In a groundbreaking collaboration, the 805th Combat Training Squadron’s Shadow Operations Center-Nellis (ShOC-N), also known as the US Air Force’s Advanced Battle Management System Battle Lab, joined forces with the US Army’s Mission Command Battle Lab and the Defense Advanced Research Projects Agency (DARPA) to advance the field of joint airspace management and joint fires capability at Nellis Air Force Base, Nevada. This partnership has led to a significant development in the Air Space Total Awareness for Rapid Tactical Execution (ASTARTE) system, a cutting-edge warfighting innovation project.

ShOC-N: Forging the Future of Command and Control

As the Air Force’s premier command and control battle lab, ShOC-N plays a pivotal role in the development, advancement, and maturation of key technologies and capabilities. Its primary objective is to streamline the kill chain for joint and coalition warfighters, making it a driving force behind ASTARTE’s development.

ShOC-N Building
(Image source: US Air Force)

ASTARTE, primarily a DARPA program with sponsorship from both the Army and Air Force, aims to revolutionize airspace operations and de-confliction in congested battlefields. At its core, ASTARTE automates the provision of real-time familiar operational pictures within and above an Army Division, reducing the time required for executing time-sensitive joint fires. Raytheon Corporation’s artificial intelligence-enabled software powers ASTARTE, facilitating airspace synchronization and tactical decision-making. Its modular design allows for seamless integration into existing Army and Air Force command and control systems.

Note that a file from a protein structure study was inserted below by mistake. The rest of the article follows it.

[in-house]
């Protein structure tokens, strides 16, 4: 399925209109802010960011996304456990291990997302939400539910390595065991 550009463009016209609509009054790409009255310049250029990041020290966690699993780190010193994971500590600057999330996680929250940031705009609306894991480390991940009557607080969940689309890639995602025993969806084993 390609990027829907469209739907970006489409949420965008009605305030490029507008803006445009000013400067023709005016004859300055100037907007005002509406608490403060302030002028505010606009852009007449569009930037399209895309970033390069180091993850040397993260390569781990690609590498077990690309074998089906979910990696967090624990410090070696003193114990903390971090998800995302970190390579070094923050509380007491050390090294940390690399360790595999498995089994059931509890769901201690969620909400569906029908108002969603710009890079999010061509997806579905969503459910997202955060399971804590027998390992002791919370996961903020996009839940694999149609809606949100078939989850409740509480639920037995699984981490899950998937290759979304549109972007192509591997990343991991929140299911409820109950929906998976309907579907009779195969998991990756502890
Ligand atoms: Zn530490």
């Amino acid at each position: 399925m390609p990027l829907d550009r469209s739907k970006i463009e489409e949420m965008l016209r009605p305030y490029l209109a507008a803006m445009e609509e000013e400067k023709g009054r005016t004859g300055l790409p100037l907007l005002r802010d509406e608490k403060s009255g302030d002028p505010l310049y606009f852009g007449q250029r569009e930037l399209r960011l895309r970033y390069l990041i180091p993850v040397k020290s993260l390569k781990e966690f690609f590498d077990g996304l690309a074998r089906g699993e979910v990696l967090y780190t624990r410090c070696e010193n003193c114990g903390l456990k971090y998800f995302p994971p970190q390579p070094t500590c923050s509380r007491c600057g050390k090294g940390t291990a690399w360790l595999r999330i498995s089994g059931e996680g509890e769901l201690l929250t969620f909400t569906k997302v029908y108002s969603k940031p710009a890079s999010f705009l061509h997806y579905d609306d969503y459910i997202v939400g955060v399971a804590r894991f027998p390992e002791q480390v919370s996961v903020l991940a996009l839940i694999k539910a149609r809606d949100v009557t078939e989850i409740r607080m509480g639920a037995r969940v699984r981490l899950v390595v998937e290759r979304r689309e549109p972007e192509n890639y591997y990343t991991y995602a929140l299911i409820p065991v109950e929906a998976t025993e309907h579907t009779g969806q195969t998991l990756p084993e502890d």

Lieutenant Colonel John Ohlund, commander of the 805th CTS, highlights the significance of the integration efforts:

“The ASTARTE program underscores the immense potential of integration at ShOC-N. The collaboration between software developers from Raytheon, DARPA, and the C2 operators showcased the power of automation when motivated partners come together.”

Real-World Testing and Crucial Assessment

In a simulated division-level Joint Air Ground Integration Center (JAGIC), Army and Air Force personnel tested the ASTARTE software within an air-ground conflict scenario. This evaluation incorporated both live data from the Air Force’s Red Flag exercise and simulated data generated by the ShOC-N. Air Force air battle managers assumed the role of an Air Force tactical C2 node, acting as a Control and Reporting Center to enhance real-time battle management decision-making.

During the joint warfighter assessment, ASTARTE underwent rigorous testing in various combat scenarios and JAGIC battle drills. Its performance was evaluated on its ability to make sense of multiple data streams, thereby creating a unified common operational picture and providing tactical recommendations to enhance joint fires. This event also served as a critical opportunity to assess ASTARTE as a decision aid, potentially replacing legacy C2 systems. Recent enhancements to the ASTARTE system, including improvements to the user interface and role-player training, focused on enhancing the transparency of the system’s processes for generating potential courses of action.